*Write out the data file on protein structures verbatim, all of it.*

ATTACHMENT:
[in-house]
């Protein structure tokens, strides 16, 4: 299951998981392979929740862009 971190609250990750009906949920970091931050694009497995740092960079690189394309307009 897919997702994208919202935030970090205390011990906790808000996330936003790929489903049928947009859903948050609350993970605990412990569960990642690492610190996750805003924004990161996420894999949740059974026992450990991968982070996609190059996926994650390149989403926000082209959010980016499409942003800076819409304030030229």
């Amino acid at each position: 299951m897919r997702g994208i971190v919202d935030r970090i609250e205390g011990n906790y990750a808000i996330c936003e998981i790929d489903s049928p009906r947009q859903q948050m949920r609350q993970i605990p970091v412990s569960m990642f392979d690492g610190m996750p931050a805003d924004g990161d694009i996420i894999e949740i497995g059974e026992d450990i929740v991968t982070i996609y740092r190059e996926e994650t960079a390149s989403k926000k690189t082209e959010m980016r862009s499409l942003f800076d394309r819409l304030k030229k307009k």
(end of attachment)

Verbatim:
[in-house]
């Protein structure tokens, strides 16, 4: 299951998981392979929740862009 971190609250990750009906949920970091931050694009497995740092960079690189394309307009 897919997702994208919202935030970090205390011990906790808000996330936003790929489903049928947009859903948050609350993970605990412990569960990642690492610190996750805003924004990161996420894999949740059974026992450990991968982070996609190059996926994650390149989403926000082209959010980016499409942003800076819409304030030229």
């Amino acid at each position: 299951m897919r997702g994208i971190v919202d935030r970090i609250e205390g011990n906790y990750a808000i996330c936003e998981i790929d489903s049928p009906r947009q859903q948050m949920r609350q993970i605990p970091v412990s569960m990642f392979d690492g610190m996750p931050a805003d924004g990161d694009i996420i894999e949740i497995g059974e026992d450990i929740v991968t982070i996609y740092r190059e996926e994650t960079a390149s989403k926000k690189t082209e959010m980016r862009s499409l942003f800076d394309r819409l304030k030229k307009k």